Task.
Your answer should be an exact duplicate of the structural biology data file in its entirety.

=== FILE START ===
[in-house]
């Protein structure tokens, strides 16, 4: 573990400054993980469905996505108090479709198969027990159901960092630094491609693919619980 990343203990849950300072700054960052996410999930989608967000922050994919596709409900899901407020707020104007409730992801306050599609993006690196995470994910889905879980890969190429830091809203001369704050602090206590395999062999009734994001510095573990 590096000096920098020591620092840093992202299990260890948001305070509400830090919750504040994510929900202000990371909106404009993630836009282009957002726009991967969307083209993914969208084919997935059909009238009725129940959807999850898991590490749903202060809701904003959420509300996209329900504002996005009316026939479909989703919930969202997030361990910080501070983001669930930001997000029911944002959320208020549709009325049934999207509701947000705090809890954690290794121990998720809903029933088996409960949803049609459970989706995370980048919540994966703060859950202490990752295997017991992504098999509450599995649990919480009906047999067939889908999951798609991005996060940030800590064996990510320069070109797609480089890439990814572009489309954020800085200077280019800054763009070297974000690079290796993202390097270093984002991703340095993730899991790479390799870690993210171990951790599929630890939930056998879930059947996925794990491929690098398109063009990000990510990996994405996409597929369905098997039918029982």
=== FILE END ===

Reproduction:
[in-house]
């Protein structure tokens, strides 16, 4: 573990400054993980469905996505108090479709198969027990159901960092630094491609693919619980 990343203990849950300072700054960052996410999930989608967000922050994919596709409900899901407020707020104007409730992801306050599609993006690196995470994910889905879980890969190429830091809203001369704050602090206590395999062999009734994001510095573990 590096000096920098020591620092840093992202299990260890948001305070509400830090919750504040994510929900202000990371909106404009993630836009282009957002726009991967969307083209993914969208084919997935059909009238009725129940959807999850898991590490749903202060809701904003959420509300996209329900504002996005009316026939479909989703919930969202997030361990910080501070983001669930930001997000029911944002959320208020549709009325049934999207509701947000705090809890954690290794121990998720809903029933088996409960949803049609459970989706995370980048919540994966703060859950202490990752295997017991992504098999509450599995649990919480009906047999067939889908999951798609991005996060940030800590064996990510320069070109797609480089890439990814572009489309954020800085200077280019800054763009070297974000690079290796993202390097270093984002991703340095993730899991790479390799870690993210171990951790599929630890939930056998879930059947996925794990491929690098398109063009990000990510990996994405996409597929369905098997039918029982």